The Unsung Heroines of Stonewall: Marsha P. Johnson and Sylvia Rivera

Important Terms:

  • Transgender: (adj.) denoting or relating to a person whose self-identity does not conform unambiguously to conventional notions of male or female gender.
  • Transvestite: (n.) a person, typically a man, who derives pleasure from dressing in clothes traditionally worn by the opposite sex.
  • Drag Queen: (n.) a man who dresses up in women’s clothes, typically for the purposes of entertainment.
  • Note: at the time of the Stonewall riots, the gay community did not have the same extensive vocabulary to describe sexuality as we do today. Marsha and Sylvia were transgender women, but primarily referred to themselves as drag queens or transvestites, which have separate meanings today. Transvestite is now considered a derogatory term.

For much of history, trans people and people of color have been excluded from both the gay rights and women’s rights movements, in spite of the fact that they are often the most negatively impacted by gender and sexuality-based discrimination. Two trans women of color, however, refused to be left out of the fight for equality from the very beginning. Activists Marsha P. Johnson and Sylvia Rivera were on the front lines of the fight for trans rights from as early as the 1960s when the movement was just beginning to gain traction.

Born in 1945 in New Jersey, Marsha P. Johnson was an outspoken African American trans rights/gay rights/AIDS activist, sex worker, and drag queen during the late 20th century. Famous for her uniqueness, individuality, passion for equality, and compassion for others, Marsha was truly a one-of-a-kind woman. Whenever she was asked what the “P” in her name stood for, she famously replied “Pay it No Mind.” Like the queen that she was, Marsha used the same reply when people pried about her gender or sexuality.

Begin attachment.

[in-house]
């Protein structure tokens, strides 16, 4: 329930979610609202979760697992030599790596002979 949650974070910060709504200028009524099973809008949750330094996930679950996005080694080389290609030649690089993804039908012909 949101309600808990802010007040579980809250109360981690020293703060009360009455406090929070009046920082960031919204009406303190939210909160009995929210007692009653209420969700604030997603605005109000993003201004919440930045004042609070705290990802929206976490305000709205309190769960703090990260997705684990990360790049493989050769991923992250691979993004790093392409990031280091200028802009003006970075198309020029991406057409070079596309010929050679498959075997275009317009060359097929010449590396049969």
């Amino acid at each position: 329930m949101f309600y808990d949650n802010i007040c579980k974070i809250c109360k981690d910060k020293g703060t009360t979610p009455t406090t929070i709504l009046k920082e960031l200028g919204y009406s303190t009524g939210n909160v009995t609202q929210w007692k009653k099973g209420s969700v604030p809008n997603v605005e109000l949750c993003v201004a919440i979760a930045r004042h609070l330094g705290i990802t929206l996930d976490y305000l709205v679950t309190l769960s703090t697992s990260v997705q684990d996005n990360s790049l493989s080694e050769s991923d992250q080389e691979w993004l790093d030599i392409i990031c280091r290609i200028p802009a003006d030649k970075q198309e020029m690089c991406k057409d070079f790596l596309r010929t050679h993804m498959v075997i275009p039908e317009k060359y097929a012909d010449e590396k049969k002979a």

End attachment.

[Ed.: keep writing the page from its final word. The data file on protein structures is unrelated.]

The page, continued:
Sylvia Rivera was born in New York City in 1951; she was of Venezuelan and Puerto Rican descent, and worked as a trans rights/gay rights activist and drag queen around the same time. Rivera was orphaned at an early age, and after she began to wear makeup in the 4th grade, Sylvia was thrown out of her house by her grandmother at the young age of 11. At this point, Rivera began living on the street and working as a prostitute before she was adopted by the local drag queen community. These tremendous hardships could not crush Sylvia’s incredible spirit and passion for the fight for equality, however. As the saying by Gina Carey goes: “A strong woman looks a challenge dead in the eye and gives it a wink.”